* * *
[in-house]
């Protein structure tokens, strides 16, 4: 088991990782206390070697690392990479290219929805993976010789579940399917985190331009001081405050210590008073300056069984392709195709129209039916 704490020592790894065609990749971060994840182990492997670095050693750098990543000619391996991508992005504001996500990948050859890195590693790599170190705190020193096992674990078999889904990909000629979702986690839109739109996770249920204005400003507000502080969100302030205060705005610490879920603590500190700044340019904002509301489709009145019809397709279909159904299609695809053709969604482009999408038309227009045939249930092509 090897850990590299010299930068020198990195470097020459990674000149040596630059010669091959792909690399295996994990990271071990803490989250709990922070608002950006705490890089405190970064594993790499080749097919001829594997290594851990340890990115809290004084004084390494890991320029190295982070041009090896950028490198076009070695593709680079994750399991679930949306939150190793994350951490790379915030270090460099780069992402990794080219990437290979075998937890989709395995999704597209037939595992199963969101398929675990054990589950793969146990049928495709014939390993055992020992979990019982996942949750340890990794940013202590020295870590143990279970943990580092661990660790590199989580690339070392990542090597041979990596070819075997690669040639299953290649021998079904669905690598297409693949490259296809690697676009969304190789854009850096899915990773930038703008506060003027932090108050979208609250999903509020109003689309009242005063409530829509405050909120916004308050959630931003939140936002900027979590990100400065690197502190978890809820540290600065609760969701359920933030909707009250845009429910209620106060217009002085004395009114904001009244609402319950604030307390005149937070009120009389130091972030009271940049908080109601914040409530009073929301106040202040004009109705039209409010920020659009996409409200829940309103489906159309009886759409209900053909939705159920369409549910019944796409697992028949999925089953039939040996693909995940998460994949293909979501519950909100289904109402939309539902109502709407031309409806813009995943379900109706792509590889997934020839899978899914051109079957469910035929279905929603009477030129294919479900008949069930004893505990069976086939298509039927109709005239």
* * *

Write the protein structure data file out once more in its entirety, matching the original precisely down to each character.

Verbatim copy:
[in-house]
């Protein structure tokens, strides 16, 4: 088991990782206390070697690392990479290219929805993976010789579940399917985190331009001081405050210590008073300056069984392709195709129209039916 704490020592790894065609990749971060994840182990492997670095050693750098990543000619391996991508992005504001996500990948050859890195590693790599170190705190020193096992674990078999889904990909000629979702986690839109739109996770249920204005400003507000502080969100302030205060705005610490879920603590500190700044340019904002509301489709009145019809397709279909159904299609695809053709969604482009999408038309227009045939249930092509 090897850990590299010299930068020198990195470097020459990674000149040596630059010669091959792909690399295996994990990271071990803490989250709990922070608002950006705490890089405190970064594993790499080749097919001829594997290594851990340890990115809290004084004084390494890991320029190295982070041009090896950028490198076009070695593709680079994750399991679930949306939150190793994350951490790379915030270090460099780069992402990794080219990437290979075998937890989709395995999704597209037939595992199963969101398929675990054990589950793969146990049928495709014939390993055992020992979990019982996942949750340890990794940013202590020295870590143990279970943990580092661990660790590199989580690339070392990542090597041979990596070819075997690669040639299953290649021998079904669905690598297409693949490259296809690697676009969304190789854009850096899915990773930038703008506060003027932090108050979208609250999903509020109003689309009242005063409530829509405050909120916004308050959630931003939140936002900027979590990100400065690197502190978890809820540290600065609760969701359920933030909707009250845009429910209620106060217009002085004395009114904001009244609402319950604030307390005149937070009120009389130091972030009271940049908080109601914040409530009073929301106040202040004009109705039209409010920020659009996409409200829940309103489906159309009886759409209900053909939705159920369409549910019944796409697992028949999925089953039939040996693909995940998460994949293909979501519950909100289904109402939309539902109502709407031309409806813009995943379900109706792509590889997934020839899978899914051109079957469910035929279905929603009477030129294919479900008949069930004893505990069976086939298509039927109709005239």